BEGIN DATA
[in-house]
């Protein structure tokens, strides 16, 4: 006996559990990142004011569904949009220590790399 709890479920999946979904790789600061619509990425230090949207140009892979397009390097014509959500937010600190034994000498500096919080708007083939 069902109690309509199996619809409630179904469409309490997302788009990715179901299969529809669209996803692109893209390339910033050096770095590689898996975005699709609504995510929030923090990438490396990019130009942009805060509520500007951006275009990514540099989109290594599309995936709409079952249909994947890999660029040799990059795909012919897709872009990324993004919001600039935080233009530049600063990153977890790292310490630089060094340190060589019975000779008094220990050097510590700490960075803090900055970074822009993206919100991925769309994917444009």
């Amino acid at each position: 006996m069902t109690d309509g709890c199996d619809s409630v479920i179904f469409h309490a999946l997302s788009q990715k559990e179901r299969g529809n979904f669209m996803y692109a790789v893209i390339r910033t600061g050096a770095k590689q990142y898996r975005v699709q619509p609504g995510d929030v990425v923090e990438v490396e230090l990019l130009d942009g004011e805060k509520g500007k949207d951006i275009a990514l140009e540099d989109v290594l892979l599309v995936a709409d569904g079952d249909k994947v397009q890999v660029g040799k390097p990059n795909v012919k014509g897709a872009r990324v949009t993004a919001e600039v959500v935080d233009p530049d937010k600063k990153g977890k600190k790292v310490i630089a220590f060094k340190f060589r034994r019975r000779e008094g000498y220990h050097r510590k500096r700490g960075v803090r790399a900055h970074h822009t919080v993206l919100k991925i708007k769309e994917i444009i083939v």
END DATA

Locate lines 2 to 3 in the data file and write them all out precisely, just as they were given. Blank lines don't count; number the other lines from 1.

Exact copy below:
């Protein structure tokens, strides 16, 4: 006996559990990142004011569904949009220590790399 709890479920999946979904790789600061619509990425230090949207140009892979397009390097014509959500937010600190034994000498500096919080708007083939 069902109690309509199996619809409630179904469409309490997302788009990715179901299969529809669209996803692109893209390339910033050096770095590689898996975005699709609504995510929030923090990438490396990019130009942009805060509520500007951006275009990514540099989109290594599309995936709409079952249909994947890999660029040799990059795909012919897709872009990324993004919001600039935080233009530049600063990153977890790292310490630089060094340190060589019975000779008094220990050097510590700490960075803090900055970074822009993206919100991925769309994917444009």
């Amino acid at each position: 006996m069902t109690d309509g709890c199996d619809s409630v479920i179904f469409h309490a999946l997302s788009q990715k559990e179901r299969g529809n979904f669209m996803y692109a790789v893209i390339r910033t600061g050096a770095k590689q990142y898996r975005v699709q619509p609504g995510d929030v990425v923090e990438v490396e230090l990019l130009d942009g004011e805060k509520g500007k949207d951006i275009a990514l140009e540099d989109v290594l892979l599309v995936a709409d569904g079952d249909k994947v397009q890999v660029g040799k390097p990059n795909v012919k014509g897709a872009r990324v949009t993004a919001e600039v959500v935080d233009p530049d937010k600063k990153g977890k600190k790292v310490i630089a220590f060094k340190f060589r034994r019975r000779e008094g000498y220990h050097r510590k500096r700490g960075v803090r790399a900055h970074h822009t919080v993206l919100k991925i708007k769309e994917i444009i083939v």